Heparan sulfate (HS) binds and functionally modulates a number of growth factors and morphogens. Genetic studies have revealed that HS is an integral component of many developmental signaling pathways in model animals. However, our understanding of the role of HS in the mammalian skeletal development and remodeling is still quite limited, and this is in spite of the fact that the tissue most affected by aberrant expression of HS is bone. For example, mutations of the gene encoding an enzyme essential for HS synthesis cause Hereditary Multiple Exostosis (HME), which is one of the most common genetic bone disorders in clinical orthopedics. In the adults, long-term heparin treatment for patients with thromboembolism and other vascular diseases often leads to a low bone mass condition resembling osteoporosis. The improved understanding of the mechanisms by which HS regulates growth factor signaling in the developing and adult skeletal system is critical for devising therapies for these diseases. Toward this long- term goal, we have employed conditional mouse genetics approaches to dissect the function of HS in skeletal development and physiology. Our evidence suggests that HS is essential for normal skeletal patterning and skeletal cell differentiation, being involved in key growth factor signaling pathways. Based on these and other preliminary data, we propose the following specific aims: 1. To dissect time-dependence and structural specificity of HS function in chondrogenesis. 2. To determine the mechanisms by which HS regulates BMP function during chondrogenesis. 3. To determine the role of HS in developmental bone formation and the regulation of bone mass. The proposed studies will generate new insights into the pathogenesis of HME, and may help define new drug targets for osteoporosis.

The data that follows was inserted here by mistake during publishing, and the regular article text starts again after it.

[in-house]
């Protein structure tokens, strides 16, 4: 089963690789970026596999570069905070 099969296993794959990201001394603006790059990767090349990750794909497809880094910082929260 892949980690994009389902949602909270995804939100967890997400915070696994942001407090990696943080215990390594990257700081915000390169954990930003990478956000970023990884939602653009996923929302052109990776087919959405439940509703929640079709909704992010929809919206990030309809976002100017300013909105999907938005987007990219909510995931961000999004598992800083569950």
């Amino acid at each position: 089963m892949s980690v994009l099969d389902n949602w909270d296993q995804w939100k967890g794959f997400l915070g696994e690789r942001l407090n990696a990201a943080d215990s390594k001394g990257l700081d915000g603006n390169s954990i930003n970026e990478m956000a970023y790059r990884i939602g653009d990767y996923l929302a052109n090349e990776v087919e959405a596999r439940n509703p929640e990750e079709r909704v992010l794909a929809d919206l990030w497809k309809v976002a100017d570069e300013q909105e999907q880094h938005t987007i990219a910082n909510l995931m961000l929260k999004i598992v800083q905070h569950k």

Public Health Relevance

Heparan sulfate is essential for normal bone development and physiology, as illustrated by the existence of the genetic (hereditary multiple exostosis) and metabolic (heparin- induced osteoporosis) bone diseases that are directly linked to aberrant expression of heparan sulfate. This project will employ advanced mouse genetics to elucidate the molecular mechanisms by which heparan sulfate regulates bone cell function. The proposed studies will generate new insights into the pathogenesis of hereditary multiple exostosis, and may help define new drug targets for osteoporosis.

National Institute of Health (NIH)
National Institute of Arthritis and Musculoskeletal and Skin Diseases (NIAMS)
Research Project (R01)
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Intercellular Interactions (ICI)
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Tyree, Bernadette
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Sanford-Burnham Medical Research Institute
La Jolla
United States
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